Earlier this year, a link between Zika virus infection and microcephaly was confirmed
, making the possibility of contracting the infection during pregnancy all the more threatening. Nonetheless, researchers have been working towards a means to block Zika infection
in developing brains. To keep up-to-date on the latest news regarding infection with the Zika virus, keep reading.
CDC Publishes Estimates of Prevalence of Zika-related Complications
Scientists have been racing to understand all that there is to know about the Zika virus and how it effects developing fetuses. Recently, the Centers for Disease Control and Prevention (CDC) released a study
examining the prevalence of Zika-related complications in fetuses and infants congenitally infected with the virus.
The research, which was published in the Journal of American Medical Association
, found that approximately 6% (26) of the 442 women infected with Zika virus during pregnancy either gave birth to infants or had fetuses that developed birth defects. Furthermore, the study found that 9% of women who experienced Zika-related symptoms in their first trimester of pregnancy had infants or fetuses with birth defects, while women who were infected with Zika virus in the second and third trimesters did not.
Doctors finds Zika Remains in Blood Longer During Pregnancy
In a letter to the editor
recently published in the New England Journal of Medicine
, researchers discuss a case study of a woman who visited Colombia. The authors wrote, “At 9 weeks’ gestation, she had a self-limited maculopapular, nonconfluent rash for 3 days that affected her trunk, arms, and legs; she had no fever or other concurrent symptoms.” The woman tested negative for Dengue, Chikungunya, parvovirus B19, sexually transmitted diseases, and cytomegalovirus, varicella–zoster virus, but both blood samples and amniotic fluid tested positive for Zika virus.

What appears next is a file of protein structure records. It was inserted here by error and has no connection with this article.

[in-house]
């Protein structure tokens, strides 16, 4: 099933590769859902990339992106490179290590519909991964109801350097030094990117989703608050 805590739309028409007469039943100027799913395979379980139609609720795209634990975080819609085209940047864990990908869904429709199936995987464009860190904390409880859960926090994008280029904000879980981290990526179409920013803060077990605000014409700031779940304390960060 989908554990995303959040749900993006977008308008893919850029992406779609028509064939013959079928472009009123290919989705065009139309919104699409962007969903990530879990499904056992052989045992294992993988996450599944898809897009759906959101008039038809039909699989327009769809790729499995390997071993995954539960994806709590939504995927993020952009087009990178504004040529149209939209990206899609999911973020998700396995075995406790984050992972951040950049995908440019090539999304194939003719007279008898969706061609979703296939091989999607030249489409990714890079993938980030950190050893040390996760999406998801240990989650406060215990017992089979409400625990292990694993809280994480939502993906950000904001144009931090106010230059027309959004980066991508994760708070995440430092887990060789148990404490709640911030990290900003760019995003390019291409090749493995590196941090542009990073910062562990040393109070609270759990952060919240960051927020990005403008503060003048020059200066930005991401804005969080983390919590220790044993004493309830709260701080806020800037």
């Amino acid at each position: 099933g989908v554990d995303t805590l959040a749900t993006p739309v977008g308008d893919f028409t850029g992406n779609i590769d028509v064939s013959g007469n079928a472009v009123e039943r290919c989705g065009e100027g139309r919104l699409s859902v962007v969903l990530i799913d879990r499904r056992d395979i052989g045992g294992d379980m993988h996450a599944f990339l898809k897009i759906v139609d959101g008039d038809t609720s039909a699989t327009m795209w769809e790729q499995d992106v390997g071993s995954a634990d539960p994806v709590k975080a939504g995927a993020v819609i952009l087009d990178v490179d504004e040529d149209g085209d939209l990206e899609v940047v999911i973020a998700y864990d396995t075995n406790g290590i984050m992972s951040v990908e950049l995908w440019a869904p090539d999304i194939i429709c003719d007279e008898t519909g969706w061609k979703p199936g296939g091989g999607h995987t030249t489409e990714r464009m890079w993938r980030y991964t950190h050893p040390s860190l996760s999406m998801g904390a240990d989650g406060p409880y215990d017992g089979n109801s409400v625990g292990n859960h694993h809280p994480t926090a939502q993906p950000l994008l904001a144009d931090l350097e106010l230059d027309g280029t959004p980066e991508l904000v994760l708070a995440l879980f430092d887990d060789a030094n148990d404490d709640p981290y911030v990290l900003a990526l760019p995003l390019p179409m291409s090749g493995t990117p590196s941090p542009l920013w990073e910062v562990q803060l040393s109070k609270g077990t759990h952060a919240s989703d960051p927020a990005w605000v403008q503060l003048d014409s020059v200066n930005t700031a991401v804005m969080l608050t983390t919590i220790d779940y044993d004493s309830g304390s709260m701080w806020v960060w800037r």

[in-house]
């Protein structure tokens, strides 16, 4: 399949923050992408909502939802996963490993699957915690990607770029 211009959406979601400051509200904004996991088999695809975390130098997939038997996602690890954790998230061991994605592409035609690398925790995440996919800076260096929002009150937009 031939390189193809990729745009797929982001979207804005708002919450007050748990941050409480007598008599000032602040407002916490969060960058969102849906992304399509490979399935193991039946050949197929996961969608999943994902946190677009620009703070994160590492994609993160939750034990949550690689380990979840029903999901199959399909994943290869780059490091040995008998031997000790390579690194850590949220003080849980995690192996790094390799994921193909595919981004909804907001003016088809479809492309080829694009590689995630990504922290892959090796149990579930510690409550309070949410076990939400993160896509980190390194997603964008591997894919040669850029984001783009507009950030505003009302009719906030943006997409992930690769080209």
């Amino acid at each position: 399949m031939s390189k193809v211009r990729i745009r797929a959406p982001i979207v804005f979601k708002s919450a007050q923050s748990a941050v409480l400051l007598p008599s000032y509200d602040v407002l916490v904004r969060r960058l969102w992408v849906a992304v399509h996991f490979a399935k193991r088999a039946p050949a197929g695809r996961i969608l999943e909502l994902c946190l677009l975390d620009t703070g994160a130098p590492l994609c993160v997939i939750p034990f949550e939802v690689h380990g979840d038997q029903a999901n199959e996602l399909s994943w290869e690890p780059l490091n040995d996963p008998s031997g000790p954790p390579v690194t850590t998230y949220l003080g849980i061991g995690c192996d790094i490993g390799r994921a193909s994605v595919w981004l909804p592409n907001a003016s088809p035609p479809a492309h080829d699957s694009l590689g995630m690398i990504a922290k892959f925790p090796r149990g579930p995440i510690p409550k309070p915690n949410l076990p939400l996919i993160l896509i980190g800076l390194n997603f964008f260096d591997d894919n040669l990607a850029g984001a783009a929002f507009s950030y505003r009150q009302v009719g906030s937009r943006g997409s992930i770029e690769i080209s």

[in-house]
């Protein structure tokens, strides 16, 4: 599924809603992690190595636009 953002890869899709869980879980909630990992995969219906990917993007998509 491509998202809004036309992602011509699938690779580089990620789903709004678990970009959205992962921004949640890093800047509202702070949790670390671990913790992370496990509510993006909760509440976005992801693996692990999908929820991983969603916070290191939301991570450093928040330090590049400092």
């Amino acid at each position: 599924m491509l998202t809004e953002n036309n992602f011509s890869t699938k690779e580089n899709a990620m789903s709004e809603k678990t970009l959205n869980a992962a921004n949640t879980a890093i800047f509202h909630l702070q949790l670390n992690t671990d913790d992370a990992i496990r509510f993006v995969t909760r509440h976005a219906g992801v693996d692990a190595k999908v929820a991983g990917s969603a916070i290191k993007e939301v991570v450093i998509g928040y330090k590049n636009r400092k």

According to the authors, the woman’s blood test results tested positive six times for the duration of 89 days. After 12 and 15 weeks of pregnancy, scans showed that the fetus’s brain showed no abnormalities. Nonetheless, at weeks 20, 24, and 29 of pregnancy, neurosonography “revealed bilateral mild ventriculomegaly and a shortened corpus callosum,” while “the posterior fossa was normal.” Furthermore, “the brain parenchyma had calcifications and severe atrophy.” The doctors reported that MRI scans showed similar results. At 37 weeks of pregnancy, the woman delivered her baby, during which time reverese-trascriptase–polymerase-chain reaction assays came back negative for “maternal serum, urine, amniotic fluid, placenta, membranes, and umbilical cord,” while “neonatal serum, urine, and cerebrospinal fluid” came back positive. MRI scans later confirmed microcephaly in the infant.
CDC Study Confirms Zika Virus Replicates in Human Body
In a press release
, the CDC confirmed that the Zika virus was found to replicate in placentas and the brains of fetuses. According to the CDC, this may explain why the virus can cause such harmful complications in brains of developing fetuses.
In their study, tissue samples from 52 patients who were suspected of Zika virus infection were tested. In addition, 8 brain tissue samples were collected from infants who died as a result of congenital infection; 44 placenta tissue samples were also tested. Of these, 22 belonged to women who experienced “adverse pregnancy or birth outcomes.”
This study, which was published in Emerging Infectious Disease Journal
, is the first to display that the RNA of the Zika virus replicated “in brain tissues of infants with microcephaly who later died and in placentas of women who suffered pregnancy losses.” Moreover, levels of Zika virus RNA were found to be 1000 times higher in infants’ brain tissues than in placenta samples collected for this study.
Furthermore, the RNA remained in the brains of the fetuses and in the placentas for more than 7 months after the pregnant women were initially infected with Zika virus. The researchers also discovered that the virus was able to infect and thrive in Hofbauer cells in the placenta, which may be the manner by which Zika virus is able to travel from mother to fetus and infect the brain cells.
Read Part One
of this article.
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